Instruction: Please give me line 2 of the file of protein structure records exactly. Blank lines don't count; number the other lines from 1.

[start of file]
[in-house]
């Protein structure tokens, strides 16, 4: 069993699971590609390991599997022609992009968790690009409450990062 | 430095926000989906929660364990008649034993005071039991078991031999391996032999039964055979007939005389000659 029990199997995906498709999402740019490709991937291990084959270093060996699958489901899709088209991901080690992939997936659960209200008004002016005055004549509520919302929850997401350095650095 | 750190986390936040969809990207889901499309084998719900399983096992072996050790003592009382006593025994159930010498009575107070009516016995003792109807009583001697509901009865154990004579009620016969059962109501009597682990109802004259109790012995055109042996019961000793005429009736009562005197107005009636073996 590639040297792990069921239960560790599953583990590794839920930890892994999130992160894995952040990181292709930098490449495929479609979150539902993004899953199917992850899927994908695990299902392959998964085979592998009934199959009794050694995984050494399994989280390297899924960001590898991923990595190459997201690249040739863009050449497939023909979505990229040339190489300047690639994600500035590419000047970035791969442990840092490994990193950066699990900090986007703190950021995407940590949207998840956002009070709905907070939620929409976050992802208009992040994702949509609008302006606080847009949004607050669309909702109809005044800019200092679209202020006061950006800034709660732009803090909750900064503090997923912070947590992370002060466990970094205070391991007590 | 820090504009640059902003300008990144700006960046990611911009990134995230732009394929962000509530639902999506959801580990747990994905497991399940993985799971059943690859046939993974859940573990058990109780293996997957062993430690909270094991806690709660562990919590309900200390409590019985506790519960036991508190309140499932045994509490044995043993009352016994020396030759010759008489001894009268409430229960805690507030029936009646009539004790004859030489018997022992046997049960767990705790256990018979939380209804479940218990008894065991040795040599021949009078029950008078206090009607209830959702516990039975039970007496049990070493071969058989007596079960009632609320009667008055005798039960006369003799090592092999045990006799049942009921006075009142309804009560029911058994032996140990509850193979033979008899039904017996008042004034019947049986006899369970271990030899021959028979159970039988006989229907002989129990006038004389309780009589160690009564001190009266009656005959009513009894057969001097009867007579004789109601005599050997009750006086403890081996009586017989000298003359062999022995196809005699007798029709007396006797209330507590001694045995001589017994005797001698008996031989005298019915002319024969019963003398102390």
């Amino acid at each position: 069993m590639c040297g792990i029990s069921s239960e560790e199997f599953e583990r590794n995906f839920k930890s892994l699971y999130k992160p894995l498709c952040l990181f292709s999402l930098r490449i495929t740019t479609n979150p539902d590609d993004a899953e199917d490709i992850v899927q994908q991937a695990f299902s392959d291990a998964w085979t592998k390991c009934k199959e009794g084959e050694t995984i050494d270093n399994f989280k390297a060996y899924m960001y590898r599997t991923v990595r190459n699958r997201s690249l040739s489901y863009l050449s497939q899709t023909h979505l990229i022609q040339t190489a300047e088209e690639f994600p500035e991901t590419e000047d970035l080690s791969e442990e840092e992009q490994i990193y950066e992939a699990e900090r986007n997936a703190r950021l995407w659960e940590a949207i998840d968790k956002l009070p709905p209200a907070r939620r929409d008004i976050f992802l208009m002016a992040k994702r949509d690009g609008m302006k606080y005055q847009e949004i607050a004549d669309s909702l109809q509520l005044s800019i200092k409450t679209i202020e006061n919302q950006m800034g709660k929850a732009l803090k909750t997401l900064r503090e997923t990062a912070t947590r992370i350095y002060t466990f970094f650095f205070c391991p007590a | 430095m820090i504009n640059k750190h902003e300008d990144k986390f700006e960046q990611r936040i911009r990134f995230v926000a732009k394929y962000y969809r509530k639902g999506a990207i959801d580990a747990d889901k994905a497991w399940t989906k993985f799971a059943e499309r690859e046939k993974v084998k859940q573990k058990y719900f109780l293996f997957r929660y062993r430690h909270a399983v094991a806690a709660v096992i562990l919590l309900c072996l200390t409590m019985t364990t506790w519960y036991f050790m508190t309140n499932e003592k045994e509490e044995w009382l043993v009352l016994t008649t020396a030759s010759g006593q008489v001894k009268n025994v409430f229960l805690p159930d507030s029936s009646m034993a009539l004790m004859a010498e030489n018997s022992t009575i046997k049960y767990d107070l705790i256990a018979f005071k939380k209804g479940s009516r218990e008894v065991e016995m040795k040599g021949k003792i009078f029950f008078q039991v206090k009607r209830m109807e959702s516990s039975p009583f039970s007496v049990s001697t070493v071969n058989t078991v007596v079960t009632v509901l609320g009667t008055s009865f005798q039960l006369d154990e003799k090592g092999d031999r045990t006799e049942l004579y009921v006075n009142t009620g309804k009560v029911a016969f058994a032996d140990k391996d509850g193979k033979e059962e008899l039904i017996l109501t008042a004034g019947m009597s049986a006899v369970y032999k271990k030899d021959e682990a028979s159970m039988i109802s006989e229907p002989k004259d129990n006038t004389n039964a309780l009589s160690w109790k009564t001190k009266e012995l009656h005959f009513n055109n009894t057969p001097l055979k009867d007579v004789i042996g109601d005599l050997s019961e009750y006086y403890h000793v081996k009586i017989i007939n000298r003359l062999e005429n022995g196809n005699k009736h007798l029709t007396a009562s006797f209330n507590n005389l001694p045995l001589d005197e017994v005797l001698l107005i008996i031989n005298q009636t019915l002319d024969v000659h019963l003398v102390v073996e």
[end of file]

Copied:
């Protein structure tokens, strides 16, 4: 069993699971590609390991599997022609992009968790690009409450990062 | 430095926000989906929660364990008649034993005071039991078991031999391996032999039964055979007939005389000659 029990199997995906498709999402740019490709991937291990084959270093060996699958489901899709088209991901080690992939997936659960209200008004002016005055004549509520919302929850997401350095650095 | 750190986390936040969809990207889901499309084998719900399983096992072996050790003592009382006593025994159930010498009575107070009516016995003792109807009583001697509901009865154990004579009620016969059962109501009597682990109802004259109790012995055109042996019961000793005429009736009562005197107005009636073996 590639040297792990069921239960560790599953583990590794839920930890892994999130992160894995952040990181292709930098490449495929479609979150539902993004899953199917992850899927994908695990299902392959998964085979592998009934199959009794050694995984050494399994989280390297899924960001590898991923990595190459997201690249040739863009050449497939023909979505990229040339190489300047690639994600500035590419000047970035791969442990840092490994990193950066699990900090986007703190950021995407940590949207998840956002009070709905907070939620929409976050992802208009992040994702949509609008302006606080847009949004607050669309909702109809005044800019200092679209202020006061950006800034709660732009803090909750900064503090997923912070947590992370002060466990970094205070391991007590 | 820090504009640059902003300008990144700006960046990611911009990134995230732009394929962000509530639902999506959801580990747990994905497991399940993985799971059943690859046939993974859940573990058990109780293996997957062993430690909270094991806690709660562990919590309900200390409590019985506790519960036991508190309140499932045994509490044995043993009352016994020396030759010759008489001894009268409430229960805690507030029936009646009539004790004859030489018997022992046997049960767990705790256990018979939380209804479940218990008894065991040795040599021949009078029950008078206090009607209830959702516990039975039970007496049990070493071969058989007596079960009632609320009667008055005798039960006369003799090592092999045990006799049942009921006075009142309804009560029911058994032996140990509850193979033979008899039904017996008042004034019947049986006899369970271990030899021959028979159970039988006989229907002989129990006038004389309780009589160690009564001190009266009656005959009513009894057969001097009867007579004789109601005599050997009750006086403890081996009586017989000298003359062999022995196809005699007798029709007396006797209330507590001694045995001589017994005797001698008996031989005298019915002319024969019963003398102390």